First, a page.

Chronic myelogenous leukemia (CML) is one of a group of myeloproliferative disorders. These are disorders that affect the bone marrow, in which excess red blood cells, granulocytes, and/or platelets are produced. It is also referred to as chronic myeloid leukemia, chronic granulocytic leukemia, or chronic myelocytic leukemia.
CML accounts for about 15%–20% of all cases of adult leukemia (Faderl et al., 1999).
More than 95% of patients diagnosed with CML have the presence of a cytogenetic anomaly known as the Philadelphia chromosome (Ph1), a translocation of genes on chromosomes 9 and 22, which causes the Abelson (ABL) oncogene on chromosome 9 to transfer to a site on chromosome 22 known as the breakpoint cluster region (BCR). This ABL/BCR fusion causes the abnormal production of tyrosine kinase protein, which causes the abnormal myelopoiesis of CML (Deininger, Goldman, & Melo, 2000). Ph1-negative CML is more difficult to identify and generally has a poorer response to treatment and shorter overall survival than Ph1-positive CML (Onida et al., 2002).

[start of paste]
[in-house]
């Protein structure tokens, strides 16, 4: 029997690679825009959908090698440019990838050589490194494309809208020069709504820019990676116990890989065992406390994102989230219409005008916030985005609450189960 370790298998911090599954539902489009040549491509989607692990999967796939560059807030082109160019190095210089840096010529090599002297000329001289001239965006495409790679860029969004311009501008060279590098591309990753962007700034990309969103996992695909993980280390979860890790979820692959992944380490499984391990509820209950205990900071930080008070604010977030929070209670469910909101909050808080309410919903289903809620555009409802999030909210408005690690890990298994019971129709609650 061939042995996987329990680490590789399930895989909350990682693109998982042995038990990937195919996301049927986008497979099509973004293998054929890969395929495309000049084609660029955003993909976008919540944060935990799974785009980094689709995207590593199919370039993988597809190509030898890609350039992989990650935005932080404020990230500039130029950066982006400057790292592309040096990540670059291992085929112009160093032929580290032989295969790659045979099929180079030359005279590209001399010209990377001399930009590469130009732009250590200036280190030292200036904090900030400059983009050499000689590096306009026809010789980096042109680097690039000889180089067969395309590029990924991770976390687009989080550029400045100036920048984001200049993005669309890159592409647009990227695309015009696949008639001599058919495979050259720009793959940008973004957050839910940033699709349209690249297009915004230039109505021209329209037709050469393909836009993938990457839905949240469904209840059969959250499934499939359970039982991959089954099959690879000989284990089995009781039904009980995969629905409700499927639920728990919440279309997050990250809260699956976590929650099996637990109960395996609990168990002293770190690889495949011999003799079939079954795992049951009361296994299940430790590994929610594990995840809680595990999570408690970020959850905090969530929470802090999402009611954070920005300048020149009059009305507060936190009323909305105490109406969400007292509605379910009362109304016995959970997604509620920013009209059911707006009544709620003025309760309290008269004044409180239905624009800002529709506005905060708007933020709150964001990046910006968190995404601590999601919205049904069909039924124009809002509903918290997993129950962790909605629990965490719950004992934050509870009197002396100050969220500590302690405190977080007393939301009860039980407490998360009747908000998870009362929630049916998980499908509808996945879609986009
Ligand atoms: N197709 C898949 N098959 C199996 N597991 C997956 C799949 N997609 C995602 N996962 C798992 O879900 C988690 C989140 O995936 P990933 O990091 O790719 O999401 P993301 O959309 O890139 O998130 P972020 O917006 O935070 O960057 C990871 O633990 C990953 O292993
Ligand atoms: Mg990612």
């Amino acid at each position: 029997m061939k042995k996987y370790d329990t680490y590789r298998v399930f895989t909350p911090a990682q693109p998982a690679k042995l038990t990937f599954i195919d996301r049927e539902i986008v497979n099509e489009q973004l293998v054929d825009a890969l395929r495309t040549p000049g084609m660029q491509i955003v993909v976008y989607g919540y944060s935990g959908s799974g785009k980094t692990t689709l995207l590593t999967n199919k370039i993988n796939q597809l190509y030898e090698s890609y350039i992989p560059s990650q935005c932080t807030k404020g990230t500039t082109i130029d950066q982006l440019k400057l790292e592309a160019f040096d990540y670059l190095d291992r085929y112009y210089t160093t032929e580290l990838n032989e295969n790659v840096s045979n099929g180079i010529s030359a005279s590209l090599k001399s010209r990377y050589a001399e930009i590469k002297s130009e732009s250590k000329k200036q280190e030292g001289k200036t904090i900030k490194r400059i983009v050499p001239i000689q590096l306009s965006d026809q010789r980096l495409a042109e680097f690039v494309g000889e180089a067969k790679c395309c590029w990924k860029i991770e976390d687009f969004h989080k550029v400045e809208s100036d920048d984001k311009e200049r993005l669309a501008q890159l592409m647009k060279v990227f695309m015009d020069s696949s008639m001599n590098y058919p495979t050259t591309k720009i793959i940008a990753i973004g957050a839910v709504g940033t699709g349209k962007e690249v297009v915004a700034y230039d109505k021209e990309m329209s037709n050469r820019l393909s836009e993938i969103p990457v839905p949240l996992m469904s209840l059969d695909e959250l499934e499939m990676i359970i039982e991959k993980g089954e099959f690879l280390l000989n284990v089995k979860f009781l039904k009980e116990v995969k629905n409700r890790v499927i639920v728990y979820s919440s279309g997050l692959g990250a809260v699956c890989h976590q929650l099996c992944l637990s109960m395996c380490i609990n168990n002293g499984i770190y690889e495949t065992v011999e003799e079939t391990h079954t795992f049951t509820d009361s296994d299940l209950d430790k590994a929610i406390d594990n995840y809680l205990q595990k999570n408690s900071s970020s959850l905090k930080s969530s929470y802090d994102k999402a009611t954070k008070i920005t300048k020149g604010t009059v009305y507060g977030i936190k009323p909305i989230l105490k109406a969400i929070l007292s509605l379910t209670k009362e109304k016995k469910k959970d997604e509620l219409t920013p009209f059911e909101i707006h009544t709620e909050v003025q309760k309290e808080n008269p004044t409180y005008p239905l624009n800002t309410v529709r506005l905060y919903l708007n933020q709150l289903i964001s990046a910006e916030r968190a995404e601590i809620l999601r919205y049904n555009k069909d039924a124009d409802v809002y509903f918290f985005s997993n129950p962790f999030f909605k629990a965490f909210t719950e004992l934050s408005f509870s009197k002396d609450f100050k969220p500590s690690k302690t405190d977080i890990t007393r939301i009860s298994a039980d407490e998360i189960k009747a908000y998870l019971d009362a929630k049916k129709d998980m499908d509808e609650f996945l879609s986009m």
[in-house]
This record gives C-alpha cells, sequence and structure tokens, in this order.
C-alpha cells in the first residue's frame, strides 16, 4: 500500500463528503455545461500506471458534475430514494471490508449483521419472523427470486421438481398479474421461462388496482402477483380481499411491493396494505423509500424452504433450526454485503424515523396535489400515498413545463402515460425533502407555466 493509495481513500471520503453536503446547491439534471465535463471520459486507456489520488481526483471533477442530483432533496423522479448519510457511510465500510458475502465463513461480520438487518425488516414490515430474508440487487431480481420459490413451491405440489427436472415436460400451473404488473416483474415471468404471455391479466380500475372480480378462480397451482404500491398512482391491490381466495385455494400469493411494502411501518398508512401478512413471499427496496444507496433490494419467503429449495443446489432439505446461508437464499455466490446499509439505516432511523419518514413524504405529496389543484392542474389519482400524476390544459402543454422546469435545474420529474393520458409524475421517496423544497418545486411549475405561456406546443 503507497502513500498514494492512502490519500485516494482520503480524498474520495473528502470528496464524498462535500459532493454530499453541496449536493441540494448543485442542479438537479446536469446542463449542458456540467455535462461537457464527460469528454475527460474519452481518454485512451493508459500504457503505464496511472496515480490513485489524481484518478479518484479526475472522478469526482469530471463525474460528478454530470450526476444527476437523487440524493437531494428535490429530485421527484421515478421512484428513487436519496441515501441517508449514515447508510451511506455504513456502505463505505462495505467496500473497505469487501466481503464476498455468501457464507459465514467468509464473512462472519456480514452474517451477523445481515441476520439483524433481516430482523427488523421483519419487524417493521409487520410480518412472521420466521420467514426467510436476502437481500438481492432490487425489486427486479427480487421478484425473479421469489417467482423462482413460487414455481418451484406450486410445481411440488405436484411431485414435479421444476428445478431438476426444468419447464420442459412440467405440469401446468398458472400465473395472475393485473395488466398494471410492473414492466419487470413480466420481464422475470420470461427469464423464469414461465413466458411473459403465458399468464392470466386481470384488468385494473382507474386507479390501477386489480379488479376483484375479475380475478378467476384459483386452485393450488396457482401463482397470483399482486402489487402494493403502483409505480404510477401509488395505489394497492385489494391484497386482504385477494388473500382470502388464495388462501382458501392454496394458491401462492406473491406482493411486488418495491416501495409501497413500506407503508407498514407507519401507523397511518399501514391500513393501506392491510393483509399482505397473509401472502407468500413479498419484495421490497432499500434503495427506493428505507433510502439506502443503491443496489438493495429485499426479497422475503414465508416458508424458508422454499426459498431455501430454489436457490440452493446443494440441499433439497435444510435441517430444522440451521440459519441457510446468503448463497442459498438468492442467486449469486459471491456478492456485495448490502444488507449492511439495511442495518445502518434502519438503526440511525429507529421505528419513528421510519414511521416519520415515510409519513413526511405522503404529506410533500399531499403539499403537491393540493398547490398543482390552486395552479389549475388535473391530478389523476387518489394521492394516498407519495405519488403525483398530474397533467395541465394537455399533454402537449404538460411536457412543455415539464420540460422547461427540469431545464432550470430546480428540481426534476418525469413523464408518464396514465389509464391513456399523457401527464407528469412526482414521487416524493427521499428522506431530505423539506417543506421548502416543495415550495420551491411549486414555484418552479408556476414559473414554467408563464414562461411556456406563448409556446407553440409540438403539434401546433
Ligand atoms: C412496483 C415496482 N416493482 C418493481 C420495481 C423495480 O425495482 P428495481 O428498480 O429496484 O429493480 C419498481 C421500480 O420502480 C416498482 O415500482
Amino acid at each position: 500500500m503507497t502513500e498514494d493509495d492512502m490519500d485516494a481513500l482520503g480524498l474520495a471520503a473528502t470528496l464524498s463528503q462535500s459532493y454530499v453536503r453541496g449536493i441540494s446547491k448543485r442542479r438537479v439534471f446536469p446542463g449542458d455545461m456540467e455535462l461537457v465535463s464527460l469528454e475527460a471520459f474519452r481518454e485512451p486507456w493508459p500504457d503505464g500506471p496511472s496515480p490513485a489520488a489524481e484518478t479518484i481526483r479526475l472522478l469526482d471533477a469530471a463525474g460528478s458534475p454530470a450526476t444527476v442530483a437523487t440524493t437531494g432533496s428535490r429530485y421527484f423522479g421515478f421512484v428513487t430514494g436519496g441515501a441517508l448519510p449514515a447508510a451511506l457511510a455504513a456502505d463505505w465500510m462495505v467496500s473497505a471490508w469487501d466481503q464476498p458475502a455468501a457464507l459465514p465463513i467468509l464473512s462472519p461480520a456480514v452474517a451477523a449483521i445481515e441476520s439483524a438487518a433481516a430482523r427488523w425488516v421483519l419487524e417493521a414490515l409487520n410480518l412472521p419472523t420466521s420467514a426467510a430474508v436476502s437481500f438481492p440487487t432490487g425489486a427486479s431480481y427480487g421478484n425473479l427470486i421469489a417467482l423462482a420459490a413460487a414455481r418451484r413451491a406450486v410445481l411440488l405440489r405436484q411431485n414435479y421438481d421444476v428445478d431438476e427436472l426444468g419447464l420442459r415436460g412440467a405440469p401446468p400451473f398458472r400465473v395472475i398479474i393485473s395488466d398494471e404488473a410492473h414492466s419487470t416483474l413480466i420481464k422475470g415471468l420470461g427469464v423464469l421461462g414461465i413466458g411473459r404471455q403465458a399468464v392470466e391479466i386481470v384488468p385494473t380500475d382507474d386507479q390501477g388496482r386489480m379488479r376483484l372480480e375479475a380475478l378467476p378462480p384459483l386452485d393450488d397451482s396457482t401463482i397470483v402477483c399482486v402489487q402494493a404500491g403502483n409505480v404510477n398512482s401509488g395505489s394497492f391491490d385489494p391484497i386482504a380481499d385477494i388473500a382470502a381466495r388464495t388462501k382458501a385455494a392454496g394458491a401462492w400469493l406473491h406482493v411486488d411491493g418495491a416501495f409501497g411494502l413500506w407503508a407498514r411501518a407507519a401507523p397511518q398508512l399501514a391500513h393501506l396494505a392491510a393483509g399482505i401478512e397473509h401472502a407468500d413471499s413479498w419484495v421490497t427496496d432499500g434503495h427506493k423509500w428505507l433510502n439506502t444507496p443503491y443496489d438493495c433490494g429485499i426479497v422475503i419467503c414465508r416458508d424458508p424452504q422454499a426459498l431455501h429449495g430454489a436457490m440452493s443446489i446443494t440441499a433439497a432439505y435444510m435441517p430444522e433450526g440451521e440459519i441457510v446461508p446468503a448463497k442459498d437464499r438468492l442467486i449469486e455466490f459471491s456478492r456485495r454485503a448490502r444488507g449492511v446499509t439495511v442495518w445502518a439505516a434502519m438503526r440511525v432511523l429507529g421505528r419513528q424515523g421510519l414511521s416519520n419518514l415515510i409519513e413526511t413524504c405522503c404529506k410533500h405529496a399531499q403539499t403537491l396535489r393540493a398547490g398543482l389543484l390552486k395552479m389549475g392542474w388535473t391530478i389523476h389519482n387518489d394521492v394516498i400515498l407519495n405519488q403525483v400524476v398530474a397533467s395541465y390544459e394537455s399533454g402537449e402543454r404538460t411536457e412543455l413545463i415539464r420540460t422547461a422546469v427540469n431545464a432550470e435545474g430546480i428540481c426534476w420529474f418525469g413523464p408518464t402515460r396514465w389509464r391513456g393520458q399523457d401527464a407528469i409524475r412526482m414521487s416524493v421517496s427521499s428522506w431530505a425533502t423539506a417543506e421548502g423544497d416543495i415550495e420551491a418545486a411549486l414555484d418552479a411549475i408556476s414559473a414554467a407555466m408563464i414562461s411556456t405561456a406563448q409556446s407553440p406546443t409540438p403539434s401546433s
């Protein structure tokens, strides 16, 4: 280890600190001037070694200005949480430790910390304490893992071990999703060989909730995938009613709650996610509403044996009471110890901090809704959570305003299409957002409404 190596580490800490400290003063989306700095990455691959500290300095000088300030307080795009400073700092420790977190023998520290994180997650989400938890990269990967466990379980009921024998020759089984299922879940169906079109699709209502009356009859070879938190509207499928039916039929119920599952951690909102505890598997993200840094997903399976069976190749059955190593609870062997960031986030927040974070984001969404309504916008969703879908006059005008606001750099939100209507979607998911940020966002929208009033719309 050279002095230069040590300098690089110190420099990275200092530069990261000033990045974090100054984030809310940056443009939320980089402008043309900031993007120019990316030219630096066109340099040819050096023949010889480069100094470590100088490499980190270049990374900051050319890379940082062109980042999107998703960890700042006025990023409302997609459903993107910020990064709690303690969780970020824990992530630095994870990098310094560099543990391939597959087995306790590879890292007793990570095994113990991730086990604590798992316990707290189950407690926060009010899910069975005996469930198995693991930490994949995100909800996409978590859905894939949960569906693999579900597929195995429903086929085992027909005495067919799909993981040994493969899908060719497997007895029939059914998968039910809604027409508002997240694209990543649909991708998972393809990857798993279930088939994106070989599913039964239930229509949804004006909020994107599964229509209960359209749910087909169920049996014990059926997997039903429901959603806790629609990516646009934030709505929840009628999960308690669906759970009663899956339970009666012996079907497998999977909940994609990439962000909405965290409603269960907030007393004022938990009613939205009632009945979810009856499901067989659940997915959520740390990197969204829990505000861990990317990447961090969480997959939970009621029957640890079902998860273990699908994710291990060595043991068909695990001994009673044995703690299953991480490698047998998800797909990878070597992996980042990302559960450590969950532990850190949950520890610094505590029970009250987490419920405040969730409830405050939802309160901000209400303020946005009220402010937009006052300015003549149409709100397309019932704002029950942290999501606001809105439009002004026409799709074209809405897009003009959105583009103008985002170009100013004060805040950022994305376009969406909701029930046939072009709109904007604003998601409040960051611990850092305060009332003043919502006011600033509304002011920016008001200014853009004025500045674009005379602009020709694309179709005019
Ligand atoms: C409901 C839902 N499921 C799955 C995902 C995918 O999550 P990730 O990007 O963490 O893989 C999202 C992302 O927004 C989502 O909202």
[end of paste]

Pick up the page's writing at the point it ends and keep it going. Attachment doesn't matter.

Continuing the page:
New CML cases in 2011 in the United States are estimated to approach 5,150 for both males and females, with an estimated 270 deaths (American Cancer Society, 2011a).